Qualifying for Bankruptcy in Texas

How Do I Know If I Qualify For Bankruptcy?

There are a number of factors that determine your ability to qualify for bankruptcy protection. There are income requirements, time requirements between multiple filings, and requirements with respect to the amount of debt.

Income Requirements For Bankruptcy in Texas

If you earn below the median income for a household of your size in the state of Texas, then you are generally qualified to file bankruptcy, assuming that the other qualifications are met that are listed below. An example of the kind of income that would qualify you for bankruptcy might be as follows. If you have a household of 1 and earn $36,000 gross income in Texas, then you would be below the median income which is about $42,000 for a household of 1 in Texas. If you earn $45,000 in Texas and have a household the size of 2, then you still qualify because the median income for a family with a household of 2 is set at a higher amount. If you call the bankruptcy law office, you can receive a consultation you over the phone where possible and certainly the attorney can review your income and household size to determine whether you qualify according to this criteria.

Additionally, if you make more than the median income for your household size in Texas, you may still qualify to file bankruptcy according to your budget of income and expenses. For example, if you are a kidney patient, with expensive ongoing out-of-pocket medical expenses, then you may still qualify for chapter 7 bankruptcy despite being over the median. The law firm will review your expenses with you and compare it to your income according to the bankruptcy means test. By doing so, the attorney will be able to determine whether you have a disposable income at a low enough level to still qualify you for ch. 7 bankruptcy protection.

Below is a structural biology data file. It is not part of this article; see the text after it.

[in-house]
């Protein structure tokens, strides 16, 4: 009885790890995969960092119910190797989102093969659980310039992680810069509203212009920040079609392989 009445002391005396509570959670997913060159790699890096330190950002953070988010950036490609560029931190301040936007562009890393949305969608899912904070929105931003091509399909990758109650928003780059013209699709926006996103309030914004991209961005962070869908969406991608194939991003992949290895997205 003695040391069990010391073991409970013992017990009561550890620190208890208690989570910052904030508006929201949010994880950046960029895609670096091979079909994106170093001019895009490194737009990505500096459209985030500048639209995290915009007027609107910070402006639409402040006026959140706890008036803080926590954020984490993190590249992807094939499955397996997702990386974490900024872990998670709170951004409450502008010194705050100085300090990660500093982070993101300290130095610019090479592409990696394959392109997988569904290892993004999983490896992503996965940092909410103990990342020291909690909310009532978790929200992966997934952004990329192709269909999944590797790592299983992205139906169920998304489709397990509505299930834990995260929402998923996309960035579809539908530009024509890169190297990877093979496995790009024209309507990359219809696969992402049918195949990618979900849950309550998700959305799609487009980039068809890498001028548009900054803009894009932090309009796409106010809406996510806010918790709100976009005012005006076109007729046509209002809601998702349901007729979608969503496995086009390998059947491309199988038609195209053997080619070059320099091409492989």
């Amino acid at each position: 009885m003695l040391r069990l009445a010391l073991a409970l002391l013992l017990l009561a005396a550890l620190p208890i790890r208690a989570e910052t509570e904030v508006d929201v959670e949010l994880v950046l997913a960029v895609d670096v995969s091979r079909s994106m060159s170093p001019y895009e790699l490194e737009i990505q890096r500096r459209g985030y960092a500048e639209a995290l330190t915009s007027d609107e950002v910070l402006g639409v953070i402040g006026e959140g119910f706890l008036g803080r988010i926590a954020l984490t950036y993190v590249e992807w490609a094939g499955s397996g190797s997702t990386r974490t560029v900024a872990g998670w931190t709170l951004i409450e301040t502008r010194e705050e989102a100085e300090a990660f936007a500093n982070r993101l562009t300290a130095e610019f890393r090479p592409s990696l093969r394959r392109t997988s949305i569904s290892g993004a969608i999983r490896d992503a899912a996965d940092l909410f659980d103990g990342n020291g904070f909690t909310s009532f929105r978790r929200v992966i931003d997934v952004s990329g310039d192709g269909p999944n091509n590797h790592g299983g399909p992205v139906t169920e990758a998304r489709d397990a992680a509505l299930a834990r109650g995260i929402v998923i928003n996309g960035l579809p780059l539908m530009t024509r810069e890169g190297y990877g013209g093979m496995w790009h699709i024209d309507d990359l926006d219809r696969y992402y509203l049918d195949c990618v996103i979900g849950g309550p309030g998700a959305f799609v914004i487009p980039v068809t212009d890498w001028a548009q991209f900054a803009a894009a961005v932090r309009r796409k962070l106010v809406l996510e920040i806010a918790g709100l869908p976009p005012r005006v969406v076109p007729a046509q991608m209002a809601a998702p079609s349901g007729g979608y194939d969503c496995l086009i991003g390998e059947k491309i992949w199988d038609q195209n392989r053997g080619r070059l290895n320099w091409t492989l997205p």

Time Requirements For Texas Bankruptcy

If you have filed bankruptcy within the last 8 years, you will be required to wait before filing chapter 7 bankruptcy again until 8 years has passed from the time you originally filed for bankruptcy protection. If you filed bankruptcy but did not receive a discharge, this requirement may not be in effect for you and you can discuss your options with your bankruptcy attorney arlington tx in the office or over the phone in a free bankruptcy consultation. For a chapter 13 bankruptcy, you will be required to wait generally 3 or 4 years from the time of your chapter 13 bankruptcy discharge.

Debt Amount Requirements

There is not a minimum amount of debt for which a person can file bankruptcy; however, it becomes impractical to file bankruptcy for small amounts which could possible be paid or settled directly with the creditor in lieu of filing bankruptcy. There are also maximum amounts of debt which can be discharged in a chapter 7 bankruptcy before the bankruptcy is forced into a chapter 11 bankruptcy status. Chapter 11 bankruptcy is the typical type of bankruptcy reserved for businesses or high net worth individuals.